The slogan at the centre of the controversy was first floated by pro-independence activist Edward Leung Tin-kei when he was running in a 2016 Legislative Council by-election.
Leung, then spokesman of Hong Kong Indigenous, once revealed at a rally that he had gone back and forth between “Revolution of the generation” and “Revolution of our times” while crafting the slogan, eventually opting for the latter.
“An era is not categorised by one’s age. Even if you are old, you would belong to a new era as long as you believe in and embrace freedoms. But you would be in the old era if you can’t get rid of the old framework, even if you are very young,” he explained, saying he represented an era of people who were willing to use their “blood and sweat to fight for their freedoms”.
While Leung is still serving a six-year jail term for his role in the 2016 Mong Kok riot, young anti-government protesters in 2019 reintroduced the signature rallying cry at a July 21 anti-extradition bill demonstration and have been spraying-painting and chanting the catchphrase ever since.
In November’s district council elections, electoral officers questioned several election hopefuls over screen grabs of the slogan on their social media accounts, raising fears they would be barred, as have 10 others who advocated independence or self-determination in recent years.
The candidates, after insisting they were not advocating independence, were eventually allowed to contest the elections.
Pro-establishment lawmaker Priscilla Leung Mei-fun, a member of the Basic Law Committee, on Friday renewed her call for those who continue to chant the slogan should be barred from running in September’s Legislative Council elections.
Leung said the government’s statement on Thursday gave clear guidelines to electoral officers.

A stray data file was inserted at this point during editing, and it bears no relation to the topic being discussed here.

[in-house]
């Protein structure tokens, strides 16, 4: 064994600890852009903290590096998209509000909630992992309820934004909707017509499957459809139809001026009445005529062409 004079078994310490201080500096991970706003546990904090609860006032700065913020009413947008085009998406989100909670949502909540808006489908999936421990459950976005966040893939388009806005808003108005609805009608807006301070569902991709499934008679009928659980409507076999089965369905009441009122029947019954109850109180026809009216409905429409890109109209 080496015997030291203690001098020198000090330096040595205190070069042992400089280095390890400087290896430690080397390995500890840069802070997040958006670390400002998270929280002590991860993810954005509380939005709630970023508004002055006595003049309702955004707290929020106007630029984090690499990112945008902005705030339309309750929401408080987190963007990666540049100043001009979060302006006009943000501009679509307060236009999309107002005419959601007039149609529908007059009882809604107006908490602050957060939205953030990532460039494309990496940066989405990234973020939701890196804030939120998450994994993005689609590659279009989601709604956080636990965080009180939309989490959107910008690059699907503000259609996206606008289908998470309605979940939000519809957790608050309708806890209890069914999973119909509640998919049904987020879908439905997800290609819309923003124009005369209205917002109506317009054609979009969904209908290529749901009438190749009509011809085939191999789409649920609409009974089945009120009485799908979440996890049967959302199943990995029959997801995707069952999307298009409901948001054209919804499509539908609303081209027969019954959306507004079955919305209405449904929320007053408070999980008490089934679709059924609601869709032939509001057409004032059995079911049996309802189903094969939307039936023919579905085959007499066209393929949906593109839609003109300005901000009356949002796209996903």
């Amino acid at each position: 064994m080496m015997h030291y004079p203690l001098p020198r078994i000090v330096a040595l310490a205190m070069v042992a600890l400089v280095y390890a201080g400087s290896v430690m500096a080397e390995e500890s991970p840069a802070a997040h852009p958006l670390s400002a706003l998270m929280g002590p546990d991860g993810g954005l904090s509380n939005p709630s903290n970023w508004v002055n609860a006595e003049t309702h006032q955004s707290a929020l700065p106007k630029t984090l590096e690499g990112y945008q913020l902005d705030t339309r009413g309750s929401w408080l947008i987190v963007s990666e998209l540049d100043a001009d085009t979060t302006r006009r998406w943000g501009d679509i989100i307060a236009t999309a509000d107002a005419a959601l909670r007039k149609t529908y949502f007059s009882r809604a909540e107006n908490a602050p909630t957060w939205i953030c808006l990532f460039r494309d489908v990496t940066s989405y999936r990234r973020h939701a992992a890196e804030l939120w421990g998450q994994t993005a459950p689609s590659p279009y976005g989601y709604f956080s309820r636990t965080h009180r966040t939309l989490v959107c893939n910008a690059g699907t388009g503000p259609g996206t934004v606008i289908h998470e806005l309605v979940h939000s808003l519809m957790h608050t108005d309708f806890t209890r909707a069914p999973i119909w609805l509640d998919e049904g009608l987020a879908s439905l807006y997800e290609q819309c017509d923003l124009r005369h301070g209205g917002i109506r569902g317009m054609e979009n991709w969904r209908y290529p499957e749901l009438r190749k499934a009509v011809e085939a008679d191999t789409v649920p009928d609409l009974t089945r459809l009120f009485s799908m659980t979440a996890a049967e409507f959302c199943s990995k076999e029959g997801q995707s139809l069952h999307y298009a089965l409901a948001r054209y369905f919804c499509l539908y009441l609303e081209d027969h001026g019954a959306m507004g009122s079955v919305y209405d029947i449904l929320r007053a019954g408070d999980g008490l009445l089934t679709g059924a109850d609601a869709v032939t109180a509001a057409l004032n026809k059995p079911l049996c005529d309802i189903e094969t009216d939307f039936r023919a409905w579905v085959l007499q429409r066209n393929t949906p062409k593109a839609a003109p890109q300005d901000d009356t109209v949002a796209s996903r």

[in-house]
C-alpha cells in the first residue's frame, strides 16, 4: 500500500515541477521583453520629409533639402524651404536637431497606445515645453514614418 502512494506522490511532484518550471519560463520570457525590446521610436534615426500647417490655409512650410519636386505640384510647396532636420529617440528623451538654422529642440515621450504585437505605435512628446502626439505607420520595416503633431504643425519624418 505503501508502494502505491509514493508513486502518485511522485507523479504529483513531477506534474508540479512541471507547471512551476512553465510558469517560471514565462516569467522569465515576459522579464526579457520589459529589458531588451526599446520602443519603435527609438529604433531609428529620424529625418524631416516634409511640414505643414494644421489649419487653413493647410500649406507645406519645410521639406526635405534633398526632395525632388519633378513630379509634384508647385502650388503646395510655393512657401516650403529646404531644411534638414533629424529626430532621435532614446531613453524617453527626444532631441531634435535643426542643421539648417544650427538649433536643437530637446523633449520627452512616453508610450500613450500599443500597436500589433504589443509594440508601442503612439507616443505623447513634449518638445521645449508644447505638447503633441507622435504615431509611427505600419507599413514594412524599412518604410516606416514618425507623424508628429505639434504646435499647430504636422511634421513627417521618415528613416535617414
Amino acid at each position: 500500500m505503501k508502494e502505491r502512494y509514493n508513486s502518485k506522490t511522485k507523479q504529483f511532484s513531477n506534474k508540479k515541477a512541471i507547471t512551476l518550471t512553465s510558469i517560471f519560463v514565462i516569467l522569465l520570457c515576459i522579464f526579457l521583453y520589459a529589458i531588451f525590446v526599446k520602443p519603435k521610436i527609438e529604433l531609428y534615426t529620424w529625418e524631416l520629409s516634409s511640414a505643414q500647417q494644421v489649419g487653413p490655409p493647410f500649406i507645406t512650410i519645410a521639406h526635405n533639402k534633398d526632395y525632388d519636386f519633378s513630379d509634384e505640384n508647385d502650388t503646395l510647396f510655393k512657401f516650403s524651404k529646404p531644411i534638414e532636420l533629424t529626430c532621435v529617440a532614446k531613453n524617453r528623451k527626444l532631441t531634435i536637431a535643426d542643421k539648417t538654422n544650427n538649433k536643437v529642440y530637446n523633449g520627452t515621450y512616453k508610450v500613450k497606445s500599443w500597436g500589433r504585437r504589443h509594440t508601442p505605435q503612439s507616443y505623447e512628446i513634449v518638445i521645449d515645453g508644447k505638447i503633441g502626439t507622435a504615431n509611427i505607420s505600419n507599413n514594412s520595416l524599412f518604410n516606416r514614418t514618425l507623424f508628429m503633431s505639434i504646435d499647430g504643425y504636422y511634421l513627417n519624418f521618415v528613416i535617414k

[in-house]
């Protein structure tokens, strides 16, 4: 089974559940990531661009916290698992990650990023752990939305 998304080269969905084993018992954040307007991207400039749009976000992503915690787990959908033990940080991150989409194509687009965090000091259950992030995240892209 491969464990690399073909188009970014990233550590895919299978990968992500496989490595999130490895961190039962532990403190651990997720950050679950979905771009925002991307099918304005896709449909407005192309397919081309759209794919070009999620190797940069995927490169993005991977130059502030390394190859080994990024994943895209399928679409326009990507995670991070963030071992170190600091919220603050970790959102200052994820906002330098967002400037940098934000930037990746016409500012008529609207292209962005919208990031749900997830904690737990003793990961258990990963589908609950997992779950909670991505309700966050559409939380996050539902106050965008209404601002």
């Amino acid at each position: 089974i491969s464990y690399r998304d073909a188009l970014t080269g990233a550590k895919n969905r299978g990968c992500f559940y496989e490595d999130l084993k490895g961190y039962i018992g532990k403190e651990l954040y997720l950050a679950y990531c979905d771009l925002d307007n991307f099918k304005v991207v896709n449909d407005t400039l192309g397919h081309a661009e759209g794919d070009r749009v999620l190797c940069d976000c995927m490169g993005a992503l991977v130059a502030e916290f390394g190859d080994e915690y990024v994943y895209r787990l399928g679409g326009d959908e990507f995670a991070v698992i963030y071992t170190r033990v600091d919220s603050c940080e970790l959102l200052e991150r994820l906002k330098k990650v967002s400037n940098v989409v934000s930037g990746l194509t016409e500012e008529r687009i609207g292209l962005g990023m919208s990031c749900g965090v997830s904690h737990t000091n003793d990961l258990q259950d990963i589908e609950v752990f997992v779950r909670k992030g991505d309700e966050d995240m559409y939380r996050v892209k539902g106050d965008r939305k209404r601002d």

“If [candidates] continue [chanting the slogan] after the national security law has passed, this will definitely become a reason to disqualify,” she said.
But Civic Party district councillor Leticia Wong Man-huen, one of the candidates quizzed by electoral officers over the slogan last year, insisted it had no separatist leaning.
Wong said she was only hoping to reclaim core values being undermined in Hong Kong when she posted the slogan online, adding the word “revolution” spoke to hopes Beijing would push for political reforms according to the Basic Law.
“It is ridiculous for the government to redraw the red line and try to make prosecutions against expressions and thoughts,” she said.
Wong admitted that deciding if she would still chant the slogan was a struggle.
“We cannot deny the existence of the white terror, and I probably would not chant the slogan loudly in public,” she said.
The government is creating a chilling effect. People can dodge this slogan, but the problem is no one knows how far the arm stretches when the power comes with no restriction
Ma Ngok, Chinese University
Political scholar Ma Ngok, of the Chinese University of Hong Kong, said the national security law was very vague and far-reaching.
“The government is creating a chilling effect,” he said. “People can dodge this slogan, but the problem is no one knows how far the arm stretches when the power comes with no restriction.”
Council Front lawmaker Eddie Chu Hoi-dick described the government’s statement as “importing speech crime”.
“One one hand we don’t want speech crime, on the other we don’t want to hand them our heads on a silver platter.”
Chu also warned authorities could outlaw other slogans and symbols through the same process. “In the future perhaps even a blank piece of paper could also be problematic,” he said.
Additional reporting by Chan Ho-him